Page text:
Friday, November 18, 2016


(Something from a while ago for this time of year....)

OCTOBER 21, 2003

          A friend of mine in New Haven once worked for a group that helped new immigrants from Russia. She and a translator took a middle-aged woman who had just arrived in this country to a local Stop and Shop so she could buy some initial groceries for her family. The entrance to the store put them in the produce section and my friend and the translator were pushing the grocery cart toward the fruit area when the Russian woman, turned around and practically ran out of the store.
          They found her outside, weeping, terribly distraught. The Russian woman was so upset that it took several minutes before she could tell the translator what was wrong. Then the translator embraced the woman and tried to comfort her. The Russian kept crying, saying the same phrase over and over.
          My friend kept asking, “What’s wrong? What is she saying?”
          The translator shook her head and smiled a sad but knowing smile. “She is saying, ‘too much…too much…too much…,’ “ the translator said. “she has never seen so much food at one time….”
          My friend told me this: “I’ll never look at a super market the same way again. What we take for granted is simply too much….”
          Today we celebrate the Harvest Festival. There are at least two reasons for this celebration. The first is to remember how gracious God has been to us and how bountiful God’s good earth is. It is to remind us that all good gifts come from God and that we should be thankful and grateful in our hearts and lives. We have been given, as were the Hebrew Children in today’s lesson from Deuteronomy, a “good land”. And like them, we must “bless the Lord for the good land he has given” us.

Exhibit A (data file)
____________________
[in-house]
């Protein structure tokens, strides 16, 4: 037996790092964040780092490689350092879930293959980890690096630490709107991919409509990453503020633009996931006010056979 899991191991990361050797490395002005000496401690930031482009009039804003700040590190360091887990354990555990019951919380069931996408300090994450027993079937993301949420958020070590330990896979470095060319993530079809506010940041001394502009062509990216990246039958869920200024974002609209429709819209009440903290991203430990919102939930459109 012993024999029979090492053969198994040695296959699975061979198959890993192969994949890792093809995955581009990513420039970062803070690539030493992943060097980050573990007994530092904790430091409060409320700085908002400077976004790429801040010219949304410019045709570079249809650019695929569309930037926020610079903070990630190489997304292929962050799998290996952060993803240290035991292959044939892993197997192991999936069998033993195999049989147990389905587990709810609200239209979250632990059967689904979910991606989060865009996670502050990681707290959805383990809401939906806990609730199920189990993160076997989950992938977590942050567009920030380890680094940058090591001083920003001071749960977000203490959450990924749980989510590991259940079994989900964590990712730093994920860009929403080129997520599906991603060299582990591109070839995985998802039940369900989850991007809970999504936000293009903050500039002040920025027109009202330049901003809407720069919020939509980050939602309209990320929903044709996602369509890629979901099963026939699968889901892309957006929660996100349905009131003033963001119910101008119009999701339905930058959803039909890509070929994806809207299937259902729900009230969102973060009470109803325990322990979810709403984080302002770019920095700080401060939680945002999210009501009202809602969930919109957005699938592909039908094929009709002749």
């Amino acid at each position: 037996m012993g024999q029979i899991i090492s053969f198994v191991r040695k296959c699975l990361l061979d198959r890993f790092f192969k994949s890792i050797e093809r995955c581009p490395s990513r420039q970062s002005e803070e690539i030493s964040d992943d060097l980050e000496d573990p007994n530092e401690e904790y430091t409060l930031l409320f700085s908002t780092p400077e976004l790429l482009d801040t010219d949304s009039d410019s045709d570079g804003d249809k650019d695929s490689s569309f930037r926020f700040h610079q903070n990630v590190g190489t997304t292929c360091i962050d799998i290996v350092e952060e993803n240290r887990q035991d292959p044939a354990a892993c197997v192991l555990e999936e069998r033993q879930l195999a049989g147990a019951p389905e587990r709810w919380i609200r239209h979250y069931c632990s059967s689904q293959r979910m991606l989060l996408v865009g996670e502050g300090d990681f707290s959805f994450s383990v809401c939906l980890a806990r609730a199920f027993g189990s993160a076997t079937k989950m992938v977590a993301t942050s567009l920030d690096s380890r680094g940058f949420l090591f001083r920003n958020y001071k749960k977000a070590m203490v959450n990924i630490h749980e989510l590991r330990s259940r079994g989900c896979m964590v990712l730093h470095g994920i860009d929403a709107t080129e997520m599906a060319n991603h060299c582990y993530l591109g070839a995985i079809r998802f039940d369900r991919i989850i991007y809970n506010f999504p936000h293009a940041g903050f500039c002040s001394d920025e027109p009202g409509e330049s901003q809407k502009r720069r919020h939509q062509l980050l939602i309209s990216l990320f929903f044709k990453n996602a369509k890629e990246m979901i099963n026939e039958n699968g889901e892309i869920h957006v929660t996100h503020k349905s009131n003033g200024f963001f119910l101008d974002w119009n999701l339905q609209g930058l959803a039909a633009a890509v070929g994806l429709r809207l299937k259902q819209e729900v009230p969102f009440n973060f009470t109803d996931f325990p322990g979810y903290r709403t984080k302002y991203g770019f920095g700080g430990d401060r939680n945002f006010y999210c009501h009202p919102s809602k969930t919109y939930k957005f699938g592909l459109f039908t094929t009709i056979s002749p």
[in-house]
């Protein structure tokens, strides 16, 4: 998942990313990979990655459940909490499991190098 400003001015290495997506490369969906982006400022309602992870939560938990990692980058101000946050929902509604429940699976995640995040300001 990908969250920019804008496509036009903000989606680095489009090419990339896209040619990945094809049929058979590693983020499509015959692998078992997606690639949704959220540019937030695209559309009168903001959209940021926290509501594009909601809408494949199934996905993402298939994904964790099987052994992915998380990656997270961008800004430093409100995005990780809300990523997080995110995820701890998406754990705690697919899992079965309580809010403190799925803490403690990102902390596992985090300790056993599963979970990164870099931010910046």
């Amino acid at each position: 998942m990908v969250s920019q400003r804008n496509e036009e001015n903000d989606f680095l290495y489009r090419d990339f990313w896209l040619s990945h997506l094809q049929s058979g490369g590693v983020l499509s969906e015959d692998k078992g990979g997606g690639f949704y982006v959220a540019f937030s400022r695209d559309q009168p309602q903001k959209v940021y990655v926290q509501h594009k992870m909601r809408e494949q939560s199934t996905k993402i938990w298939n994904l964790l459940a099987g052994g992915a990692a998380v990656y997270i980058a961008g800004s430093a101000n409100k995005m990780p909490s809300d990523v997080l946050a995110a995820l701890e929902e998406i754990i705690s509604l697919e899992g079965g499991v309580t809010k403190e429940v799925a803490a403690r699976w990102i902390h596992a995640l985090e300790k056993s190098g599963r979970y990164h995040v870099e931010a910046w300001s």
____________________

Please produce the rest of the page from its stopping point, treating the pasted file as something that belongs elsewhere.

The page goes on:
But the second reason for this celebration is even more important than that. It is good and right that we acknowledge the gifts God has given us—but the more compelling reason for celebrating the Harvest is this: how are we to respond to God’s goodness?
          Being “thankful” is a beginning—but it is only a beginning.
          A story…that’s what we need…a fable to teach us what to do.
          Two tramps named Aaron and Silas—poor men with no future—were sleeping in a field one night. Silas couldn’t get comfortable because there was something under him. He woke Aaron up and the two of them dug, with their hands, in the soft ground beneath Silas’ tattered blanket.
          Lo and behold, they uncovered a treasure of diamonds and gold and fine pearls—a treasure worth a kingdom. They divided the treasure equally and then both of them fell on their faces and thanked God for such an astonishing blessing. The two tramps—now rich beyond imagining—embraced and told each other that they had been richly blessed by God.
          Then they parted at the dawn, each carrying their blessings with them. In the years to come Aaron used his wealth to accumulate more wealth. He became richer—rich enough to buy power and influence and become a man of importance.
          Silas lived out his life well, but simply, sharing his blessings with those he had known as a tramp and giving away most of his treasure, keeping only enough to be warm and safe and content.